As part of the Mayor’s plans, £2.1bn has already been allocated to a new TfL Healthy Streets Portfolio that will focus on creating more welcoming and inclusive streets to enable more Londoners to walk, cycle and use public transport. This includes doubling the average annual spend on cycling announced in the TfL Business Plan, taking London’s cycling spending per head to the same levels as Denmark and the Netherlands.


Sadiq Khan, Mayor of London, said: “We have to be ambitious in changing how our city works. While there will be five million additional journeys being made across our transport network by 2041, at the same time we’re setting ourselves a bold target of reducing car journeys by 3 million every day.


He added: “We have to make not using your car the affordable, safest and most convenient option for Londoners going about their daily lives. This is not only essential for dealing with congestion as London grows, but crucial for reducing our toxic air pollution, and improving the health of all Londoners.”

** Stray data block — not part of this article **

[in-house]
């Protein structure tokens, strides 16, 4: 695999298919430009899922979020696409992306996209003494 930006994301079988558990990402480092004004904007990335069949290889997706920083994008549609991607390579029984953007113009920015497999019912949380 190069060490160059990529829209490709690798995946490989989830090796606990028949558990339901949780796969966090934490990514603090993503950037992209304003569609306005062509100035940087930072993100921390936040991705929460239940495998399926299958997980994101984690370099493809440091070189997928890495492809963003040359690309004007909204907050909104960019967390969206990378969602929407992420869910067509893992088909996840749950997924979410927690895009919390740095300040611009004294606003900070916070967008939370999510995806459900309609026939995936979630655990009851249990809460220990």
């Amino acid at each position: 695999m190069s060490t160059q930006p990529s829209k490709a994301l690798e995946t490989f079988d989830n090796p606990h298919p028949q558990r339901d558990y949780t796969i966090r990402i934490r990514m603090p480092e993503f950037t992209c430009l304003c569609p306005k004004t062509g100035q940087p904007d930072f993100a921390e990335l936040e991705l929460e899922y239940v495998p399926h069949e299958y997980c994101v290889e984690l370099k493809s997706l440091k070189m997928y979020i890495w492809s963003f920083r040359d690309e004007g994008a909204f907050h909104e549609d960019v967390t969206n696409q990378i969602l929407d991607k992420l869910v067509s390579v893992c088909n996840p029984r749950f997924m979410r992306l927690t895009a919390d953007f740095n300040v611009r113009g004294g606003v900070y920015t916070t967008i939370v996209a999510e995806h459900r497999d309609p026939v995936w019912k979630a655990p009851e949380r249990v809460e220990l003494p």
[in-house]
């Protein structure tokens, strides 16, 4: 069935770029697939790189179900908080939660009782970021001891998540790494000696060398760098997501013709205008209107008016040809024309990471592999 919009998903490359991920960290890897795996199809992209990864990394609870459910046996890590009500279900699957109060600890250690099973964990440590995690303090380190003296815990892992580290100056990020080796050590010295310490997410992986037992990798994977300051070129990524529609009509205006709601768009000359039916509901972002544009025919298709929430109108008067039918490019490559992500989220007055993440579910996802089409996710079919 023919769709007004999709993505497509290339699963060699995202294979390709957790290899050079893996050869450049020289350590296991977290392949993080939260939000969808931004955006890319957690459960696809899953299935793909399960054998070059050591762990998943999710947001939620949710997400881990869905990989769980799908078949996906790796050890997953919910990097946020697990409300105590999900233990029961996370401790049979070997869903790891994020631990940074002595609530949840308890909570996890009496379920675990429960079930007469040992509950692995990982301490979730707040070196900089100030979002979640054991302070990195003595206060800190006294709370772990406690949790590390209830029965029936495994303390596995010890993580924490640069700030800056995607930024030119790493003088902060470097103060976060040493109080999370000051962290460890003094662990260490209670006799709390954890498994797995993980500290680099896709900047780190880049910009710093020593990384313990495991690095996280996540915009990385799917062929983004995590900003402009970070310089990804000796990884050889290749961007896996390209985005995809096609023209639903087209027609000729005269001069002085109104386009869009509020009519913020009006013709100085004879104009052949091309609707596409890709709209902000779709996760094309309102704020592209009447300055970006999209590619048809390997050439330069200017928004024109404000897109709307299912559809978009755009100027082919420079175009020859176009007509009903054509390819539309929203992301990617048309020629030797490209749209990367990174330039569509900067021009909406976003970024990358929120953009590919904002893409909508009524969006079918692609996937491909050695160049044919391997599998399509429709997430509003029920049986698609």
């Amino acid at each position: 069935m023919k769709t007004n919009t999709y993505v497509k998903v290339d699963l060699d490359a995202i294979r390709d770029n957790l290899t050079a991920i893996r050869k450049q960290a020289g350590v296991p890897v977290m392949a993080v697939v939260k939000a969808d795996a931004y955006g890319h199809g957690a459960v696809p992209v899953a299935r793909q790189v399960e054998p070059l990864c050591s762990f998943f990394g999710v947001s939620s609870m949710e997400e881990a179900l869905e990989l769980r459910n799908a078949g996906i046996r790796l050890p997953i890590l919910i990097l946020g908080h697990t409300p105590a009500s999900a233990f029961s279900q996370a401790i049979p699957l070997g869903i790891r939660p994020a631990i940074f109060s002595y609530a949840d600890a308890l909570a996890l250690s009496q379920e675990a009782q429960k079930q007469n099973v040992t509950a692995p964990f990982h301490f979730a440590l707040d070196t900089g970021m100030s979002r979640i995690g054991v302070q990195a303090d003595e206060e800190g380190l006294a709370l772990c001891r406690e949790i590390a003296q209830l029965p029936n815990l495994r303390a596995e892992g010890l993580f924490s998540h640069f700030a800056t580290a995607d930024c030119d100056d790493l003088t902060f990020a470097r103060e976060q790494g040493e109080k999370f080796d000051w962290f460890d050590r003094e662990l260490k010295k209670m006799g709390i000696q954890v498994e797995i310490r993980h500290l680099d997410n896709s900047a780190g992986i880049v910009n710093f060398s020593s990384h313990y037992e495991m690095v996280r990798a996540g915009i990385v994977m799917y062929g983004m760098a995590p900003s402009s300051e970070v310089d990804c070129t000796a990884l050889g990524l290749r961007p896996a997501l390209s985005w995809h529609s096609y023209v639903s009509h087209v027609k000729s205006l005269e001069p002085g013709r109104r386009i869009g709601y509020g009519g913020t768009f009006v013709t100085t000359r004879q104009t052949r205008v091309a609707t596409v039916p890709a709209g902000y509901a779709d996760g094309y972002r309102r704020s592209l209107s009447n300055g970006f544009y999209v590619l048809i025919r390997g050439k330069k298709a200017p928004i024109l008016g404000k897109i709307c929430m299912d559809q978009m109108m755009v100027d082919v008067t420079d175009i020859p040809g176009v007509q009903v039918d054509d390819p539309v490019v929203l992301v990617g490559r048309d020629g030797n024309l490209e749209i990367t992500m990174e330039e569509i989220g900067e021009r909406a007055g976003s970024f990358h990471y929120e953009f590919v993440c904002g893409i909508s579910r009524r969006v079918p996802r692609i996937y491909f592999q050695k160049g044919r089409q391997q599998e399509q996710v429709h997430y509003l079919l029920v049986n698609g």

Alex Williams, Director of City Planning for Transport for London, said: “Although real progress has been made, if we are to ensure that London continues to prosper as it grows we now need to do more to support people in switching to active and sustainable transport options. The Mayor’s draft strategy sets out how we can do this, and build a better London less dependent on the car, where air quality and public health is improved, the creation of new homes and jobs is supported and where everyone can travel in a healthy, affordable and accessible way.”



If you liked this, you may wish to view the following:



World first ultra low emission zone proposed for London

The most polluting vehicles will have to pay a daily charge to drive within central London to help combat toxic air



Neighbourhoods of the future announced

Mayor of London and TfL initiatives to tackle capital’s air quality